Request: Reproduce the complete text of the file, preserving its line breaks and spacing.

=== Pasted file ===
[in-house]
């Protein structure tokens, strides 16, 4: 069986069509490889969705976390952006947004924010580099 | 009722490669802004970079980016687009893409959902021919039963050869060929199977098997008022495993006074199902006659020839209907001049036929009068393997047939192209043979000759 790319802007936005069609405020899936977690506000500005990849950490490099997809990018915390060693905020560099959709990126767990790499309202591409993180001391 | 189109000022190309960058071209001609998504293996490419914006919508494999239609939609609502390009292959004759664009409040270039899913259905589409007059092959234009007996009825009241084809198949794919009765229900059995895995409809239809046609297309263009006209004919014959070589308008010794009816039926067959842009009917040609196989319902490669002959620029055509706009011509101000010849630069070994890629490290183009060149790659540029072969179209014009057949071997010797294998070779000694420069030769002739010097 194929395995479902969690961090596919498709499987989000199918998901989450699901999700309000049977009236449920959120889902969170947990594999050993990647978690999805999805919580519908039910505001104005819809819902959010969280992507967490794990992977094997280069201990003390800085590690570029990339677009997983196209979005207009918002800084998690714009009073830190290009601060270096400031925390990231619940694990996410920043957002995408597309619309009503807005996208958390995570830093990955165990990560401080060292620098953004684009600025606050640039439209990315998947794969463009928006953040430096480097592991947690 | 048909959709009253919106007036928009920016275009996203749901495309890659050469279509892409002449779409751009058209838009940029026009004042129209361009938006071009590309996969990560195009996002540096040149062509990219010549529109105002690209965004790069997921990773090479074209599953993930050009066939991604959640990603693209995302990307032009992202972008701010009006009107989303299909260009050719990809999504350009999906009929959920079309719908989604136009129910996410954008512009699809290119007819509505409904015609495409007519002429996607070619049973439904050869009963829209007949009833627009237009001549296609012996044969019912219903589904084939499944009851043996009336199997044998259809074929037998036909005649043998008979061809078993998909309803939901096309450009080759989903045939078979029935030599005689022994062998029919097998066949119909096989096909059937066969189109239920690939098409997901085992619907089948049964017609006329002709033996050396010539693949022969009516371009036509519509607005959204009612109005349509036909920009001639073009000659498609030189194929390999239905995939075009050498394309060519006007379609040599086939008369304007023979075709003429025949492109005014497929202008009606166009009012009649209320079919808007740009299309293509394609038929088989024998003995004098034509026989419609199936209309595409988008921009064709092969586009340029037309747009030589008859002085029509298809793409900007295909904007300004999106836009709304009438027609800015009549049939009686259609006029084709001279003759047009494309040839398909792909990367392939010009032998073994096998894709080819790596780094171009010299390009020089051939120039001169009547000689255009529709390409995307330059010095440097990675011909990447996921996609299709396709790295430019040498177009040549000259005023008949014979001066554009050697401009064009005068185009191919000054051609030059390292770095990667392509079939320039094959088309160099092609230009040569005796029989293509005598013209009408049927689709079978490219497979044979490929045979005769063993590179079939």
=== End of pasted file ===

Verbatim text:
[in-house]
């Protein structure tokens, strides 16, 4: 069986069509490889969705976390952006947004924010580099 | 009722490669802004970079980016687009893409959902021919039963050869060929199977098997008022495993006074199902006659020839209907001049036929009068393997047939192209043979000759 790319802007936005069609405020899936977690506000500005990849950490490099997809990018915390060693905020560099959709990126767990790499309202591409993180001391 | 189109000022190309960058071209001609998504293996490419914006919508494999239609939609609502390009292959004759664009409040270039899913259905589409007059092959234009007996009825009241084809198949794919009765229900059995895995409809239809046609297309263009006209004919014959070589308008010794009816039926067959842009009917040609196989319902490669002959620029055509706009011509101000010849630069070994890629490290183009060149790659540029072969179209014009057949071997010797294998070779000694420069030769002739010097 194929395995479902969690961090596919498709499987989000199918998901989450699901999700309000049977009236449920959120889902969170947990594999050993990647978690999805999805919580519908039910505001104005819809819902959010969280992507967490794990992977094997280069201990003390800085590690570029990339677009997983196209979005207009918002800084998690714009009073830190290009601060270096400031925390990231619940694990996410920043957002995408597309619309009503807005996208958390995570830093990955165990990560401080060292620098953004684009600025606050640039439209990315998947794969463009928006953040430096480097592991947690 | 048909959709009253919106007036928009920016275009996203749901495309890659050469279509892409002449779409751009058209838009940029026009004042129209361009938006071009590309996969990560195009996002540096040149062509990219010549529109105002690209965004790069997921990773090479074209599953993930050009066939991604959640990603693209995302990307032009992202972008701010009006009107989303299909260009050719990809999504350009999906009929959920079309719908989604136009129910996410954008512009699809290119007819509505409904015609495409007519002429996607070619049973439904050869009963829209007949009833627009237009001549296609012996044969019912219903589904084939499944009851043996009336199997044998259809074929037998036909005649043998008979061809078993998909309803939901096309450009080759989903045939078979029935030599005689022994062998029919097998066949119909096989096909059937066969189109239920690939098409997901085992619907089948049964017609006329002709033996050396010539693949022969009516371009036509519509607005959204009612109005349509036909920009001639073009000659498609030189194929390999239905995939075009050498394309060519006007379609040599086939008369304007023979075709003429025949492109005014497929202008009606166009009012009649209320079919808007740009299309293509394609038929088989024998003995004098034509026989419609199936209309595409988008921009064709092969586009340029037309747009030589008859002085029509298809793409900007295909904007300004999106836009709304009438027609800015009549049939009686259609006029084709001279003759047009494309040839398909792909990367392939010009032998073994096998894709080819790596780094171009010299390009020089051939120039001169009547000689255009529709390409995307330059010095440097990675011909990447996921996609299709396709790295430019040498177009040549000259005023008949014979001066554009050697401009064009005068185009191919000054051609030059390292770095990667392509079939320039094959088309160099092609230009040569005796029989293509005598013209009408049927689709079978490219497979044979490929045979005769063993590179079939």